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Foam Rolling’s Secret Perk? Doing It *Before* Exercising Makes Your Workouts More Effective


So don’t save it for your cool down.

What are the first exercises you think about when you hear the words core training? Crunches and sit-ups probably come to mind. While you can certainly do those exercises to train your core, there’s much more to it than that.

It’s important to explore all of the ways in which you can build your core, as it is a fundamental part of your body. It plays a large role in your overall wellness and longevity, and should be a focus of your fitness routine.

Ahead, we dive into the best core stability exercises for beginners, plus the benefits of having a strong core and tips to get started.

For starters, what is your core?

Your core begins at your shoulder girdle, goes down to your pelvic girdle, and circles all the way around your body.

“Your core is made up of the center of your body. It’s the pelvis, lower back, stomach, and hips”, says Denise Chakoian, CPT,  founder of the aptly named CORE.

More specifically, your core muscles include the following, according to the American Council on Exercise (ACE):

  • Rectus abdominis: The top layer of your abdomen (sometimes referred to as the six-pack muscle) that flexes your trunk.
  • External obliques: The outer muscles on the sides of your torso that rotate your trunk.
  • Internal obliques: The muscles underneath your external obliques that rotate your trunk.
  • Transverse abdominis: One of the innermost muscles of of your abdomen that holds your internal organs in place.
  • Erector spinae: A group of back muscles that extend your trunk.
  • Multifidus: The innermost layer of muscle in your back that stabilizes your spine.

Why do you need a strong, stable core?

Your core is the foundation of your body, and any movement from either your upper or lower body originates from there.

Think of your core like the foundation of a house: The foundation is the load bearing portion of that house. If the foundation is weak, the house would, at the very least, be wobbly and, at its worst, topple to the ground. To keep your body from falling over, you need to work on your foundation (or core).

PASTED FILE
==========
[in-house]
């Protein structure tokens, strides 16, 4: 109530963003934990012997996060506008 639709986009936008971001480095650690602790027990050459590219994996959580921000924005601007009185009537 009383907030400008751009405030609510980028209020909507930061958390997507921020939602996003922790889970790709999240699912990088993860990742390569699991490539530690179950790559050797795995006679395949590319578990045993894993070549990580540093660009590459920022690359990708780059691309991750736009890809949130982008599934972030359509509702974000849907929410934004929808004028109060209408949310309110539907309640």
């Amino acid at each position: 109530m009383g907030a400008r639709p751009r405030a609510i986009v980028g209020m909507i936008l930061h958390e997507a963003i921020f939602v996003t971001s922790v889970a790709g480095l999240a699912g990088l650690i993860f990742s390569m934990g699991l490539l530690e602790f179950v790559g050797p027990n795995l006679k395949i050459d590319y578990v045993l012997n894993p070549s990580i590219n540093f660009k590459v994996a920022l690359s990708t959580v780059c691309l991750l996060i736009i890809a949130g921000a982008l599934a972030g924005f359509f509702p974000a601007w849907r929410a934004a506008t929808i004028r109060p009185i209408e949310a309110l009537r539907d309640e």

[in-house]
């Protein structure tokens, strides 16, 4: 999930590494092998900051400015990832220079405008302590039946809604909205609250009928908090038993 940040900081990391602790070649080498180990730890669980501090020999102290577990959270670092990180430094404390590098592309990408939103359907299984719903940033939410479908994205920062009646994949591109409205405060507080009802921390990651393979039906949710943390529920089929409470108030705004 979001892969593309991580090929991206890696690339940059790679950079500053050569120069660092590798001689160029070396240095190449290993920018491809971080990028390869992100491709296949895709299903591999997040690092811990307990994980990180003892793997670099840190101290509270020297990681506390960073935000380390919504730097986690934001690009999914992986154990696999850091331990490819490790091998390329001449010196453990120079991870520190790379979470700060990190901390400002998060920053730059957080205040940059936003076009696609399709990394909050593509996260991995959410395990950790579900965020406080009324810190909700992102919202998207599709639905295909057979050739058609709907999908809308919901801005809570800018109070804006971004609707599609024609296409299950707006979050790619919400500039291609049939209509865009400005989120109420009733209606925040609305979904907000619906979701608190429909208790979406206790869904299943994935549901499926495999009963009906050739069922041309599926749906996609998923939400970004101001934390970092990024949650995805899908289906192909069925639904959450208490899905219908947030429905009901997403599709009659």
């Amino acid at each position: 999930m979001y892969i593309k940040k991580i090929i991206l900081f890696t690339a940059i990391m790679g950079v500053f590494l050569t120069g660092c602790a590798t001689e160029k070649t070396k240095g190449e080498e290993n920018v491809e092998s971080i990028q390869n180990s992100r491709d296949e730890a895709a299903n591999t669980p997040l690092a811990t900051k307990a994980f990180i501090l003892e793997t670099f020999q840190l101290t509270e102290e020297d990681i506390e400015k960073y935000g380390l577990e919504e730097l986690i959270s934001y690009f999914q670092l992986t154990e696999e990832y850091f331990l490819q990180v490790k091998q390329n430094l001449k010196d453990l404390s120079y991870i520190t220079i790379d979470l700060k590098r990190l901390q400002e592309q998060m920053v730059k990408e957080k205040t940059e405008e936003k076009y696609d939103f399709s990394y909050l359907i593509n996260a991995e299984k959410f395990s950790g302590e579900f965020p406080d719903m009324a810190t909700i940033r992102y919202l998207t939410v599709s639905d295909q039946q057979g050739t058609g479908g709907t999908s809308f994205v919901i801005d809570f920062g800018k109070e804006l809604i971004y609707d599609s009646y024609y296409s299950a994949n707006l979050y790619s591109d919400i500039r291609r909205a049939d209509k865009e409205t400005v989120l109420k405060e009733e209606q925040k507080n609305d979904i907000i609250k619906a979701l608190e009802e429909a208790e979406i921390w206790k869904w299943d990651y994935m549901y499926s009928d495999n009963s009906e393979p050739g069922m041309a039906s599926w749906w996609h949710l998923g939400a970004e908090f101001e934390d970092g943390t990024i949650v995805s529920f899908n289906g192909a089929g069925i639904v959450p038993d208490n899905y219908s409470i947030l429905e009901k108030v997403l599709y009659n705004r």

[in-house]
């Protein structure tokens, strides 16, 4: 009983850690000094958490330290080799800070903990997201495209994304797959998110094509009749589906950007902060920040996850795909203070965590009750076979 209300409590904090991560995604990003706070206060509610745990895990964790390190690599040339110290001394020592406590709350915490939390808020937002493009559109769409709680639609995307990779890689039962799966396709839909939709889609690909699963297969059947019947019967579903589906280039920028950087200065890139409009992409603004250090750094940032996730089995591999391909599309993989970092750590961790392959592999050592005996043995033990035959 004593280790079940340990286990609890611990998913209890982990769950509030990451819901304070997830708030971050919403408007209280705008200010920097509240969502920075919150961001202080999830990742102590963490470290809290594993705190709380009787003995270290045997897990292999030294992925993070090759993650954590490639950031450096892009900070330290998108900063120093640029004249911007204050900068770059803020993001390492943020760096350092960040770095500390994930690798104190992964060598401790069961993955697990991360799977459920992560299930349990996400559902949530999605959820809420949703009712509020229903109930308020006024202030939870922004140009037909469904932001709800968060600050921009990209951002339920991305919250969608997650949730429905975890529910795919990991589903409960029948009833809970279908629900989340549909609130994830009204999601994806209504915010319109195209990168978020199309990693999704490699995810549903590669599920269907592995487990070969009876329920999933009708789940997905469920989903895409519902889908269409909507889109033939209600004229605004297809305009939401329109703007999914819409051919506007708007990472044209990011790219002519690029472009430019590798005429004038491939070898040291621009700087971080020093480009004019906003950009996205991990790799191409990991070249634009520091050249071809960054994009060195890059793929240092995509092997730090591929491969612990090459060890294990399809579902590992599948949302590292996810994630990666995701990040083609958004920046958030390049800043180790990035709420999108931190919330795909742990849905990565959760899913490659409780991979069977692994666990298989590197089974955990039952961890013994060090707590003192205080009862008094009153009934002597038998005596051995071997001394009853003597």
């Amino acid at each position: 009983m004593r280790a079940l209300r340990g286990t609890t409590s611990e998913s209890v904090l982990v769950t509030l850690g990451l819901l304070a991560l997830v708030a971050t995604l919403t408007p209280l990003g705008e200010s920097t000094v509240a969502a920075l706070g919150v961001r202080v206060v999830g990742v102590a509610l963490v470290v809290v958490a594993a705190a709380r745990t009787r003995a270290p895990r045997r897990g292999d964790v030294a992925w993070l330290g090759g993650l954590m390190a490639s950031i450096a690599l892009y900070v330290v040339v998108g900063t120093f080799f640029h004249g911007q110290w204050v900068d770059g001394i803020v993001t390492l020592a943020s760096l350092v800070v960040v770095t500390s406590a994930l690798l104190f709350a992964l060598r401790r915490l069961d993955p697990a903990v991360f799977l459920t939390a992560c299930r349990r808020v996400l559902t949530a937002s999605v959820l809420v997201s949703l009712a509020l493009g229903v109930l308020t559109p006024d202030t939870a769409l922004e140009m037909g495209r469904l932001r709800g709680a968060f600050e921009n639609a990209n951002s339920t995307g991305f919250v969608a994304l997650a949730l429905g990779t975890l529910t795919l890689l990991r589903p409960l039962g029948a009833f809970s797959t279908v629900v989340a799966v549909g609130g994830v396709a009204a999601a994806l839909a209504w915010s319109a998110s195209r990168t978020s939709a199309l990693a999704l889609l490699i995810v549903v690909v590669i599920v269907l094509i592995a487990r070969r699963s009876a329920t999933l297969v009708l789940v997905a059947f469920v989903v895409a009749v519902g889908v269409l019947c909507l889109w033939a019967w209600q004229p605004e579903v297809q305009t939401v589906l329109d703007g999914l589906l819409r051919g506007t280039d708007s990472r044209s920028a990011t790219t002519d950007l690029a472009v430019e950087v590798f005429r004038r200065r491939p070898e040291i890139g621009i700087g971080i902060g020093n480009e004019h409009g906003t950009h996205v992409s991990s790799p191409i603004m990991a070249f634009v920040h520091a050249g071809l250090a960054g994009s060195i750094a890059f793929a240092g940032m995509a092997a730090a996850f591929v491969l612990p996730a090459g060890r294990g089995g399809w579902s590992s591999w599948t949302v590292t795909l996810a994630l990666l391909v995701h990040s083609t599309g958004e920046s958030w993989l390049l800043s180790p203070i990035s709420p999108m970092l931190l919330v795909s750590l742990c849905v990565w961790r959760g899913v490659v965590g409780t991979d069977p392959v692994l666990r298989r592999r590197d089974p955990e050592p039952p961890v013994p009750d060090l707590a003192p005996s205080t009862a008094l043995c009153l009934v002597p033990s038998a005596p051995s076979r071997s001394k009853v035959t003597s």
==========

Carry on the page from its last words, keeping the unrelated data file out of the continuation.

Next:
“One of the reasons for a strong core is for balance training as we age. Using our core—and core stabilizers—helps us maintain good posture, which in turn helps with stability,” Chakoian says.

Your balance and stability is something that diminishes as you age, so working on your core strength at all ages is important to help with injury and fall prevention later in life.

Tips for beginners to start a core exercise routine

The great thing about core workouts is that you can do them using your own body weight, which makes them possible to do anywhere.

When beginning any new fitness routine, first get the green light from your doctor. Next, it’s important to remember not to overdo it. Start slow and gradually build up to higher repetitions or more resistance (like weights) as you get stronger. Ramping up a new workout routine too quickly could lead to injury.

The best core stability exercises for beginners

1. Plank

Personal trainer demonstrating plank exercise

  1. Lie face down on a mat with your palms on the floor underneath your shoulders and your feet flexed with the bottoms of your toes on the floor.
  2. Press through your palms to lift yourself up into the top of a push-up position. Your body should make a straight line from your heels through your hips to the top of your head.
  3. Draw your shoulders down away from your ears and brace your core.
  4. Look at the floor directly below your head to keep your neck in a neutral position.
  5. Start with holding for 30 seconds and gradually make your way up to 1 minute as you progress.

Tip: To make a plank easier, you can drop down to your knees. When doing a knee plank, still make sure your body is in alignment from head to hip. You can also perform a plank on your elbows if you have any wrist pain.

2. Bird dog

“This exercise really teaches your hips and core to turn on in the proper alignment,” Chakoian says.